MAIN TYPES OF EXTERNAL CLADDING SYSTEM
The basic generic methods of cladding construction
are set out in Figures 1 to 3. Whilst there are many variations
in form and content these demonstrate in lay terms the basic concepts
of external cladding.
External cladding serves a number of functions including;
- providing weather protection;
- improving building appearance.
Cladding systems always include the outermost external
envelope (the facade) of a building. In residential buildings
cladding systems do not usually include the innermost surface
of the building envelope. More often cladding systems (as the
name suggests) are mounted on a supporting load-bearing structure.
Hence, cladding systems are often called 'over-cladding' systems.
There are three main product types within the external
1) External wall insulation
(Render) systems, see Figure 1
2) Rainscreen (sheet boarding) systems, see Figure 2
3) Pre-formed in-fill systems, see Figure 3
1) External wall insulation (Render) systems.
These systems consist of two components:
i) insulating material
fixed to an external wall;
ii) external surface membrane (typically rendered)
to provide weather protection.
The absence of a cavity within these systems means
that thermoplastic insulants may be safely used if correctly designed.
Building Research Establishment Report BR135 (1988) gives detailed
guidance on appropriate combinations of insulant, fire barrier
The fact that these systems may be applied quickly
without need for a structural frame as well as their economic
attractiveness explains why these systems make up in the region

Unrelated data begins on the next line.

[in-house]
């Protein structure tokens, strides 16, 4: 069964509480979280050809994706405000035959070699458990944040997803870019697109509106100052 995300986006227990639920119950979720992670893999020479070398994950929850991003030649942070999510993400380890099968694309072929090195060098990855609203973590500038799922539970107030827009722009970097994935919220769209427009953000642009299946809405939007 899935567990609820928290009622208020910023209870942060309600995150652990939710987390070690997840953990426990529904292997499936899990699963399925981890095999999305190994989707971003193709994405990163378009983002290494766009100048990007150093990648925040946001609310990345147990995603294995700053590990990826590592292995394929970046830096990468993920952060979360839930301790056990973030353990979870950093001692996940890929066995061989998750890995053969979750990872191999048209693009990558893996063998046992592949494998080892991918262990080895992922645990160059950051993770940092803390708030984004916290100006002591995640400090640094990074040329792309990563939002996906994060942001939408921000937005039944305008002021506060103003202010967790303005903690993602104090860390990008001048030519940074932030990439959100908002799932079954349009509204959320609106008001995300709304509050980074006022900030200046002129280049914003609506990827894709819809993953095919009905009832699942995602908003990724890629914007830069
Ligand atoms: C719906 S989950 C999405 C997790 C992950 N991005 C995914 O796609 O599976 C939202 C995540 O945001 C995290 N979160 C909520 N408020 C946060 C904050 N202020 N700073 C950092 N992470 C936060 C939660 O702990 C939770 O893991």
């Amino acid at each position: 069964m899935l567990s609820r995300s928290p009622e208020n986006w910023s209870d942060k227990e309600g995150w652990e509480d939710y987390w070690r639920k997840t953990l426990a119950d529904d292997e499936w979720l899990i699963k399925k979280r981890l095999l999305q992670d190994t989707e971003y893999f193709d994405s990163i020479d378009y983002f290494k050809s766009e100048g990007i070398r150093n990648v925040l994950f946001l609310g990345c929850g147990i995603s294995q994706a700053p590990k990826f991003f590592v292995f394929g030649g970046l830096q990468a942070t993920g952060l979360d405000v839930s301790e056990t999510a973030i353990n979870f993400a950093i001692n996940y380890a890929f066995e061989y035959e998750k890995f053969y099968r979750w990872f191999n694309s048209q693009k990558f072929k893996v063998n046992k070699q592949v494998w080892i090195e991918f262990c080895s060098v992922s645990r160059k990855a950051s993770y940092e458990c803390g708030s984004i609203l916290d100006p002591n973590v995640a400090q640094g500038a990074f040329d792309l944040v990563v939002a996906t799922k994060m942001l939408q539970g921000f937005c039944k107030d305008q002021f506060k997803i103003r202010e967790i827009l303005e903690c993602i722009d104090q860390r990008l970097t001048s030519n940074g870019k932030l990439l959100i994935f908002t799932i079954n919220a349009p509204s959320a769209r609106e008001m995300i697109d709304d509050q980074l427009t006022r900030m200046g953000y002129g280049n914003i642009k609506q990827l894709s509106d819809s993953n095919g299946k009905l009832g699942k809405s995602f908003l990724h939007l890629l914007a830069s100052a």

of 50-60% of all over-cladding installed in the UK.
2) Rainscreen (sheet boarding) systems
These systems consist of three components:
i) structural frame affixed
to external wall of building;
ii) insulating material fixed to external wall of building;
iii) external surface membrane board to provide
There is a wide range of product types within the
above generic descriptions, with the external sheeting being the
most frequent variable.
The insulating material integral to such systems
is open into a cavity alongside the external sheet. It is a well
established practice but not mandatory (for tall buildings) that
such insulation be of limited combustibility.
This precludes plastic products and hence evidence
relating to the merits of polystyrene, polyurethane, polyisocyanurate
insulants do not usually relate to this type of cladding product.
It is also established following BRE Report BR135 (1988) that
in tall buildings such systems should include cavity barriers
at regular intervals.
The fire at Knowsley Heights, Liverpool, 1991 involved
a rainscreen system. The fire tests commissioned by the Department
of the Environment at the Building Research Establishment were
predominantly undertaken on rainscreen systems.
Rainscreen systems constitute some 40% of the over-cladding
3) Pre-formed in-fill systems
In-fill systems are typically pre-formed remote from
the building and fixed in place on-site. They have a wide variety
of configurations and differ from render/rainscreen systems in
that they may be fitted to only limited areas of the building
envelope, eg spandrel panels beneath windows.
In-fill systems are less often used for weather protection
or building insulation and more often for improving appearance.
Such systems do not cater to the same market as render/rainscreen
systems and are considered by some to be outside the "over-cladding"
family. However, such systems undoubtedly constitute external
cladding and fall within the terms of the Committee's reference.
The system at Irvine, Ayrshire is best described as a pre-formed